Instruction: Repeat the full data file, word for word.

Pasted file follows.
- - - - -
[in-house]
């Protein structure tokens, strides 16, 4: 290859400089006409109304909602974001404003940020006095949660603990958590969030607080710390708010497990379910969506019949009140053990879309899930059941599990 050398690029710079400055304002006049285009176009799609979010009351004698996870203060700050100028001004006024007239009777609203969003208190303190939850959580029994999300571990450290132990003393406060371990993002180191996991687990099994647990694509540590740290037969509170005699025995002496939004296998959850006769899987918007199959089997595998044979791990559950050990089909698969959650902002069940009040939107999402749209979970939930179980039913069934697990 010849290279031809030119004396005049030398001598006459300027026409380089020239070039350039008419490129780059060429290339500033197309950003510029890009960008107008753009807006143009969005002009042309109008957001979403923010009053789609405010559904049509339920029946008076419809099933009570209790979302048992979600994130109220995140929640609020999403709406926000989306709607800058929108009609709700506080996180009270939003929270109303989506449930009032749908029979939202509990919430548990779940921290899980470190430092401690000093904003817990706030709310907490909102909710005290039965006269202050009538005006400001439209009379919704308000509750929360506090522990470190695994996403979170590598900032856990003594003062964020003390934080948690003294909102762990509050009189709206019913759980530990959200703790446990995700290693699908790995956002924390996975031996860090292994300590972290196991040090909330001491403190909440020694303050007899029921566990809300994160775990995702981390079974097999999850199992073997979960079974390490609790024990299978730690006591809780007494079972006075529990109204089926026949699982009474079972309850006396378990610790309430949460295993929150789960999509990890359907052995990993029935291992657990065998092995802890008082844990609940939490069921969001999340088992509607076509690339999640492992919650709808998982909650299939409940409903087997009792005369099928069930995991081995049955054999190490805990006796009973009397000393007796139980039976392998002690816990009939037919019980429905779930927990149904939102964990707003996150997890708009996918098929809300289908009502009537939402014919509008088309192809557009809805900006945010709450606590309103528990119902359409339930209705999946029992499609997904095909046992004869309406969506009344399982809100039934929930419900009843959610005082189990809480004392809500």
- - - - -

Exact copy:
[in-house]
């Protein structure tokens, strides 16, 4: 290859400089006409109304909602974001404003940020006095949660603990958590969030607080710390708010497990379910969506019949009140053990879309899930059941599990 050398690029710079400055304002006049285009176009799609979010009351004698996870203060700050100028001004006024007239009777609203969003208190303190939850959580029994999300571990450290132990003393406060371990993002180191996991687990099994647990694509540590740290037969509170005699025995002496939004296998959850006769899987918007199959089997595998044979791990559950050990089909698969959650902002069940009040939107999402749209979970939930179980039913069934697990 010849290279031809030119004396005049030398001598006459300027026409380089020239070039350039008419490129780059060429290339500033197309950003510029890009960008107008753009807006143009969005002009042309109008957001979403923010009053789609405010559904049509339920029946008076419809099933009570209790979302048992979600994130109220995140929640609020999403709406926000989306709607800058929108009609709700506080996180009270939003929270109303989506449930009032749908029979939202509990919430548990779940921290899980470190430092401690000093904003817990706030709310907490909102909710005290039965006269202050009538005006400001439209009379919704308000509750929360506090522990470190695994996403979170590598900032856990003594003062964020003390934080948690003294909102762990509050009189709206019913759980530990959200703790446990995700290693699908790995956002924390996975031996860090292994300590972290196991040090909330001491403190909440020694303050007899029921566990809300994160775990995702981390079974097999999850199992073997979960079974390490609790024990299978730690006591809780007494079972006075529990109204089926026949699982009474079972309850006396378990610790309430949460295993929150789960999509990890359907052995990993029935291992657990065998092995802890008082844990609940939490069921969001999340088992509607076509690339999640492992919650709808998982909650299939409940409903087997009792005369099928069930995991081995049955054999190490805990006796009973009397000393007796139980039976392998002690816990009939037919019980429905779930927990149904939102964990707003996150997890708009996918098929809300289908009502009537939402014919509008088309192809557009809805900006945010709450606590309103528990119902359409339930209705999946029992499609997904095909046992004869309406969506009344399982809100039934929930419900009843959610005082189990809480004392809500």